According to Wikipedia, fear occurs in response to outside stimuli. The stimulus can be in the present or the future.
As humans, our normal response falls under two categories. We either fight fear and overcome it, or we run away from it.
Everyone has fears, especially when it comes to starting something new. I call it the fear of the unknown. We, humans, are always scared of the unknown because the unknown means more risk.
However, you are not the only one who wants to be an entrepreneur, and fear is holding you back from becoming one. The most successful entrepreneurs are the ones who have overcome their fears and defied adversities to kick start their entrepreneurial journey.
A glorious example of an entrepreneur who defied fear and turned into a multi-million dollar business is Ralph Lauren.
Ralph Lauren was born to a poor Jewish immigrant family and went onto become a multi-millionaire.
“You can enjoy the moment, but you have to keep things going — and you can’t be a one-trick pony.” – Ralph Lauren said after his first success where he sold $500,000 worth of ties in one year.
And then you have the founder of Apple – Steve Jobs. Another child of two immigrants – Steve Jobs was a millionaire by the age of 23.
“Remembering that I’ll be dead soon is the most important tool I’ve ever encountered to help me make the big choices in life,” Steve Jobs says. “All fear of embarrassment or failure — these things just fall away in the face of death, leaving only what is truly important.”
Another such example is Oprah Winfrey- After a traumatic upbringing in which Oprah Winfrey was abused and molested by two family members and a family friend, she ran away from home at the age of 13. At 14, she gave birth- the child died shortly after.
“The thing you fear most has no power. Your fear of it is what has the power. Facing the truth really will set you free.” – Oprah Winfrey
The above rags to riches stories did not happen by chance. They are the stories of entrepreneurs who overcame their fears.
I am assuming we all are in a better position than they were at our age. So, what is stopping you from becoming an entrepreneur?
What are the fears that are holding you back from becoming an entrepreneur?
1. Fear of Failure
The most common of all the fears that hold us from becoming an entrepreneur is the fear of failure. I can still recall the days before starting my first venture. I was working as a software developer in an easy job. Obviously, living an unsatisfied life. I wanted to quit from day one but did not do so.
Why? Because I was afraid of the failures. My fear of failure was rooted in pride. I always thought of others who I would have to face if I failed.
How did I overcome the fear of failure? To start with, instead of thinking about failure as a negative feeling, I adjusted my mind to think of it as a part of the journey of starting something new.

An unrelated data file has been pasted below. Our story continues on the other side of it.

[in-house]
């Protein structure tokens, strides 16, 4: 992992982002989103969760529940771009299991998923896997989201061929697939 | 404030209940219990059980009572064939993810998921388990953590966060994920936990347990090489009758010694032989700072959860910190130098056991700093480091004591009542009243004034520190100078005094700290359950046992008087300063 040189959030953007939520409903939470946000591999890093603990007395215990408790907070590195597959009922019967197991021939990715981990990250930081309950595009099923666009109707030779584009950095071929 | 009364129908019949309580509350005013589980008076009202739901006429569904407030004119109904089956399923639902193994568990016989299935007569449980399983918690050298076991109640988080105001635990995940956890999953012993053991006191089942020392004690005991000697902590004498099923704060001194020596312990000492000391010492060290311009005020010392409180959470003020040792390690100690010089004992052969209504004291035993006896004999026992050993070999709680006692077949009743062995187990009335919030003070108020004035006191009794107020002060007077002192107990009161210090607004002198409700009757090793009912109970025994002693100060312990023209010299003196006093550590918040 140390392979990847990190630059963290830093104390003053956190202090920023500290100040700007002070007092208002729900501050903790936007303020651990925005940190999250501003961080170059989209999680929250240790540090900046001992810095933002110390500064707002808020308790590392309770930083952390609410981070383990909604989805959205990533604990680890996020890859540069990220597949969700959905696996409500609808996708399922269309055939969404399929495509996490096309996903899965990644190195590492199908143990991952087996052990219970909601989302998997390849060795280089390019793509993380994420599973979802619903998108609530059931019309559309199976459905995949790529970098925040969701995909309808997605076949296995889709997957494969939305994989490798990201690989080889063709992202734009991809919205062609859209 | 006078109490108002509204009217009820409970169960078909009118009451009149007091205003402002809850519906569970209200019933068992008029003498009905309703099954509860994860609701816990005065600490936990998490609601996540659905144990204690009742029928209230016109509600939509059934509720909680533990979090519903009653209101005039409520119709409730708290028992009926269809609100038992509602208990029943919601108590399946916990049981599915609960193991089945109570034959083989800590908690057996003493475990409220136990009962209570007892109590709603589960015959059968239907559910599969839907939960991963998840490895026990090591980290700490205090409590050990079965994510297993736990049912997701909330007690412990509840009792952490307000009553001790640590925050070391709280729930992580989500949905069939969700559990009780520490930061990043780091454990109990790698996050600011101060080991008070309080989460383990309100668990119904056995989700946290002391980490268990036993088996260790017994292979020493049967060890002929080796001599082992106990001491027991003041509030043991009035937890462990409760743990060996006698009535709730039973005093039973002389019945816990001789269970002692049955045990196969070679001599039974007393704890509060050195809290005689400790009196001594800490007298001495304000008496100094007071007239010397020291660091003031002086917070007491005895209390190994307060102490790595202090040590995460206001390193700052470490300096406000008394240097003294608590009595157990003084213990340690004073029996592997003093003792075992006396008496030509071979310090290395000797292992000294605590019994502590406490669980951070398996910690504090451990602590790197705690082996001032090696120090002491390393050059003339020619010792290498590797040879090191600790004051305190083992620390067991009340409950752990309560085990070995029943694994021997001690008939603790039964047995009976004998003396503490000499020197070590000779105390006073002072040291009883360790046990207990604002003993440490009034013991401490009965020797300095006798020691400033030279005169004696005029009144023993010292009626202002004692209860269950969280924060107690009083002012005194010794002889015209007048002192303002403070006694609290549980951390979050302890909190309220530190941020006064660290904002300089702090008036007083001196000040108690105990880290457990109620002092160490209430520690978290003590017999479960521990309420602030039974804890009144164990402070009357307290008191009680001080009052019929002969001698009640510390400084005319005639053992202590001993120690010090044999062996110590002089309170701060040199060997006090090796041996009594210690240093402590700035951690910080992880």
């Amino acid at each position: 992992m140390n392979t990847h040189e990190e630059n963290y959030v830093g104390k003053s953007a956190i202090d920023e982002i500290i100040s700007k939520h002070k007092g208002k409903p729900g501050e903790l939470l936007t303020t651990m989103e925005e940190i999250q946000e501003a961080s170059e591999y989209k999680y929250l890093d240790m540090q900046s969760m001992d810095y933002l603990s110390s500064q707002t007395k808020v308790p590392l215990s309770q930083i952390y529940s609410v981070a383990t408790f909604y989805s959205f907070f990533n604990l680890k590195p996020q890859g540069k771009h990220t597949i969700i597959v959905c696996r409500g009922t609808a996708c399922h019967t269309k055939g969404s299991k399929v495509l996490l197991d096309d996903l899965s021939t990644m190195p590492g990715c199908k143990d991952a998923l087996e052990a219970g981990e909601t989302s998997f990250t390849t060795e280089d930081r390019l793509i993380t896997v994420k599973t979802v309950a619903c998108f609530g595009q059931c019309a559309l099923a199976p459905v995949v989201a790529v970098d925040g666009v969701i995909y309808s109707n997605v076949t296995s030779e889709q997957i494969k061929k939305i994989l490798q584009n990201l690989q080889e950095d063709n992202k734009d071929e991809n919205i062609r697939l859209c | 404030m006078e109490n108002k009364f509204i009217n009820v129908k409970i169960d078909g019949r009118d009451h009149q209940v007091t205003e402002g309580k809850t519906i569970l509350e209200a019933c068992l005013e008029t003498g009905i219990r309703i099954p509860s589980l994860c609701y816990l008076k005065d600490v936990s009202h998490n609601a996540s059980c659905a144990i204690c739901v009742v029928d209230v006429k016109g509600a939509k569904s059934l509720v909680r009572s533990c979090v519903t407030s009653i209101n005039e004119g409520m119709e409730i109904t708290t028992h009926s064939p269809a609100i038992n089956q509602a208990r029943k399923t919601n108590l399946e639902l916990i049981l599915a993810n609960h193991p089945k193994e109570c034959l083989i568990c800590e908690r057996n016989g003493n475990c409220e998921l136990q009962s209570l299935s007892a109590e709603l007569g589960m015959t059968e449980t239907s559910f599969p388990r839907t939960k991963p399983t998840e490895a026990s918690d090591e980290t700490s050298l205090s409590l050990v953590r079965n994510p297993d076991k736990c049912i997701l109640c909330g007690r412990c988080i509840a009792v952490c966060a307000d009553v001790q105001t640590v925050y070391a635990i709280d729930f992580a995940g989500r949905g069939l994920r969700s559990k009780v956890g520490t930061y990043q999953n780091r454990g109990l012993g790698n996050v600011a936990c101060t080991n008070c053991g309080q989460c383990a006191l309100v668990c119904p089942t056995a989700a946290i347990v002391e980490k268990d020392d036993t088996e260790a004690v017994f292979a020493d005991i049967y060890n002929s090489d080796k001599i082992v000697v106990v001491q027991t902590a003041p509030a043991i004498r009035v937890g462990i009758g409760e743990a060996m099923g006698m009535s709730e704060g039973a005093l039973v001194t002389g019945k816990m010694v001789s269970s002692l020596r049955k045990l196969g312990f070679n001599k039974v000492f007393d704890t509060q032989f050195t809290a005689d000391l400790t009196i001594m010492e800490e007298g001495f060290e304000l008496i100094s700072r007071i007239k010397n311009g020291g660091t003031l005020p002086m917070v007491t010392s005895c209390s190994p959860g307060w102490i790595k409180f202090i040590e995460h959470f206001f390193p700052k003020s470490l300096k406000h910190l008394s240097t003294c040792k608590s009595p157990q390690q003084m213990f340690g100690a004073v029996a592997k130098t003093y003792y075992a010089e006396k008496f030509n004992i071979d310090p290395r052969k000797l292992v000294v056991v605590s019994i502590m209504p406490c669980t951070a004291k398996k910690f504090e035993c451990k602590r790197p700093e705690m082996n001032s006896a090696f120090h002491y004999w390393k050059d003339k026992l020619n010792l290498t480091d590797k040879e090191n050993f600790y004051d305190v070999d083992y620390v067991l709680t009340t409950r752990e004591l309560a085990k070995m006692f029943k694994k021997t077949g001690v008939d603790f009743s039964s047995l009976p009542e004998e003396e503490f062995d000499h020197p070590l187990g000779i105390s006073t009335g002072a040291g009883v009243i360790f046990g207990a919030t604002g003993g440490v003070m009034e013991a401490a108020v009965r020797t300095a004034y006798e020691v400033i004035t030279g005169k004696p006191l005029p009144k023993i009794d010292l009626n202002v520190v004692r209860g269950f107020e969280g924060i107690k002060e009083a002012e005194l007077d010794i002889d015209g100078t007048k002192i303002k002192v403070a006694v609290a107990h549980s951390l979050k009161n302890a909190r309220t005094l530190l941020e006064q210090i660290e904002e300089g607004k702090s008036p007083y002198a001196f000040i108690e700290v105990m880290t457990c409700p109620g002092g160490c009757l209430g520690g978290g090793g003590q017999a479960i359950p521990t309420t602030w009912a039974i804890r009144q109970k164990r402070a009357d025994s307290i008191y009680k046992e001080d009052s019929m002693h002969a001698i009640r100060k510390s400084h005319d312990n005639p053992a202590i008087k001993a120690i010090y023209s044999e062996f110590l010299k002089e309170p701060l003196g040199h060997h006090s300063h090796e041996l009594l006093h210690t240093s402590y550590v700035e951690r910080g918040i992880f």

I read stories of entrepreneurs who overcame their failures to build successful ventures, and I realized that no person in the world did not fail or there’s noone who has not failed.
Failure is part of life, and it should be used as a chance to grow, to learn, and to adapt. You will miss 100% of shots you don’t take, and there are plenty of opportunities you will regret missing ten years from now.
“Don’t worry about failure; you only have to be right once” – Drew Houston, Dropbox CEO.
If you throw the towel as soon as you experience just a little setback, you will never succeed. If it doesn’t work out the first time, continue failing until it works!
“Success is stumbling from failure to failure with no loss of enthusiasm.” – Winston S. Churchill
2. Fear of Success
Why would success be one of the fears that hold us from becoming entrepreneurs? The very thought of this is bizarre. However, let the truth be told.
Success has its enemies. Success leads to envy, insecurity, and at times, doubt.
Before starting my second business, I was known in the family as a successful business owner, but that sowed doubts in my mind before beginning the second venture.
I would ask myself questions like:
“Will this put my partner in my shadow.”
“Will I become a cold and greedy person.”
“Will things get overwhelming running two business.”
Success, as I mentioned above, can be a double-edged sword. It has the power to make you complacent, insecure, and at times, make you oblivious to realities. The only way you can overcome this fear is by believing in yourself.
3. Fear of Financial Insecurity
Are you thinking about how you’re going to survive the next couple of months if you jump ship and leave your 9-5 job? Does the risk of uncertainty frighten you? It should! You have to be responsible with your money, but at the same time, you shouldn’t have a scarcity mindset.